Cigarette smoke exacerbates alcohol's effects on defense against Streptococcus pneumoniae

May 15, 2005

Streptococcus pneumoniae is a bacterium that can infect the upper respiratory tract and cause pneumonia, as well as infections in other parts of the body such as the bloodstream (bacteremia), lining of the brain and spinal cord (meningitis), bones (osteomyelitis), joints (arthritis), ears (otitis media) and sinuses (sinusitis). Alcoholics and cigarette smokers are particularly susceptible to pulmonary infections caused by S. pneumoniae. A rodent study in the May issue of Alcoholism: Clinical & Experimental Research has found that alcohol consumption increases movement of S. pneumoniae toward the lungs, and that smoke exposure exacerbates the alcohol-induced increase in bacterial penetration.

"All of the infections caused by S. pneumoniae start with the bacterium colonizing or binding to cells in the upper part of the nose, which is called the nasopharynx," said Gentry-Nielsen, professor of microbiology and immunology at Creighton University School of Medicine, research microbiologist at the Omaha Veterans Affairs Medical Center, and corresponding author for the study. "The trachea that leads from the nasopharynx to the lungs is lined with cells that have hair-like projections called cilia. These cilia beat in an upward direction to sweep mucus and microorganisms like S. pneumoniae upward and prevent their movement into the lungs. Disease normally occurs when the immune system is compromised or the person is colonized with a new or especially virulent strain of S. pneumoniae that is able to evade the action of the cilia and travel from the nasopharynx into the lungs."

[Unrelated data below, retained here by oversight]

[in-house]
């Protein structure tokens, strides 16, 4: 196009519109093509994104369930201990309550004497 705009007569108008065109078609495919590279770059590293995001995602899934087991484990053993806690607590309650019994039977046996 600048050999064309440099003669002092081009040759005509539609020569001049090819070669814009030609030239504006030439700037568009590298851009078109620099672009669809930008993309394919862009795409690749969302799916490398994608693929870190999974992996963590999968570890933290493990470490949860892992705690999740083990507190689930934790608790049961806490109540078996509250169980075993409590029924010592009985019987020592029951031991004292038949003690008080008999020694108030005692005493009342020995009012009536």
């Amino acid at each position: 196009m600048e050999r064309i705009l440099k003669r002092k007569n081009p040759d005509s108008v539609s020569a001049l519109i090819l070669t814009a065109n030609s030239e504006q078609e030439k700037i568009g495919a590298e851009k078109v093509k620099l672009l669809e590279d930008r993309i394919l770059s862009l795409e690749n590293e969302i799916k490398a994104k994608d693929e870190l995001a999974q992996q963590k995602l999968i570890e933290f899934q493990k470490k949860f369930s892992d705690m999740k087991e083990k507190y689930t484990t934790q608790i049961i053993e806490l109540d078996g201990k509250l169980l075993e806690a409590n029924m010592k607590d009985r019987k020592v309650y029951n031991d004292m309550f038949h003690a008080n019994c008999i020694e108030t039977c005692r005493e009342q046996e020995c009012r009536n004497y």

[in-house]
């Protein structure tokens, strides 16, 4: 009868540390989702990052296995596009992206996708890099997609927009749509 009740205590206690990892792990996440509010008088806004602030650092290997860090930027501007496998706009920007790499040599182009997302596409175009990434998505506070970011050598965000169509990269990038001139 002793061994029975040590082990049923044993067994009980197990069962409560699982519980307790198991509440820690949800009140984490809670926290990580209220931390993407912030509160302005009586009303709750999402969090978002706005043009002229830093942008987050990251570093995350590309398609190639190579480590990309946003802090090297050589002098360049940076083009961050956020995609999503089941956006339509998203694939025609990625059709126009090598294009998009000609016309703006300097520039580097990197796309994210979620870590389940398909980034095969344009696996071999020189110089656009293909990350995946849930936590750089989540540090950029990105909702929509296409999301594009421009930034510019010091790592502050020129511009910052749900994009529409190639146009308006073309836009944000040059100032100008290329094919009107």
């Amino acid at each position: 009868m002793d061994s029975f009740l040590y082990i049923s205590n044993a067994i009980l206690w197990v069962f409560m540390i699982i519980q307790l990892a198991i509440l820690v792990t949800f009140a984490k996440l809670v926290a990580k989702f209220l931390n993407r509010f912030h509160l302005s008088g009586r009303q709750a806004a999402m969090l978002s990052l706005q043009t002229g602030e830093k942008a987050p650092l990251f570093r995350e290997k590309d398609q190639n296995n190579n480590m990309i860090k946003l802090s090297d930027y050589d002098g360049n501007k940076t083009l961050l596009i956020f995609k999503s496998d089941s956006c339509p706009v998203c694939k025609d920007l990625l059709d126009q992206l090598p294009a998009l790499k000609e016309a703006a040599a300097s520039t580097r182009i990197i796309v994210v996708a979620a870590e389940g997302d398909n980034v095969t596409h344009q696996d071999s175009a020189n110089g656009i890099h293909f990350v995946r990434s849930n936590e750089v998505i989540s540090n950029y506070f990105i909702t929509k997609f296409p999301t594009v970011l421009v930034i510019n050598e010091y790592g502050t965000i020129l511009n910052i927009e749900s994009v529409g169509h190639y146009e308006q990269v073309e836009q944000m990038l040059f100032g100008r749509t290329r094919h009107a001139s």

Gentry-Nielsen said that alcoholics are more susceptible to S. pneumoniae infections for several reasons. "They have a decreased gag reflex and an increased risk of movement of nasopharyngeal and gastric contents into their lungs, especially when they lose consciousness," she said. "Both of these defects provide additional opportunities for S. pneumoniae to enter their lungs. Host defenses within the lungs of alcoholics are also compromised, so they are not well equipped to handle the infection once the organisms reach the lungs. Cigarette smokers also have an increased susceptibility to pulmonary infections caused by S. pneumoniae. Smokers are much more likely to be colonized with the organism in their mouths and nasopharynx than non-smokers. Smoking also injures cilia and alters the efficiency of their beating so that bacteria entering the trachea have an increased likelihood of making their way into the lungs."

"Clinical studies of this type are complicated because at least 80 percent of human alcoholics smoke," added Gregory J. Bagby, Kai and Earl Rozas professor of physiology at Louisiana State University Health Sciences Center. "Controlled studies in animals are therefore critically important in identifying interactive and separate effects of these two agents. This group is one of the first to study this interaction in a systematic way and the present study on the interactive effects of cigarette smoke and alcohol on the mucociliary apparatus is the first study of its kind to my knowledge."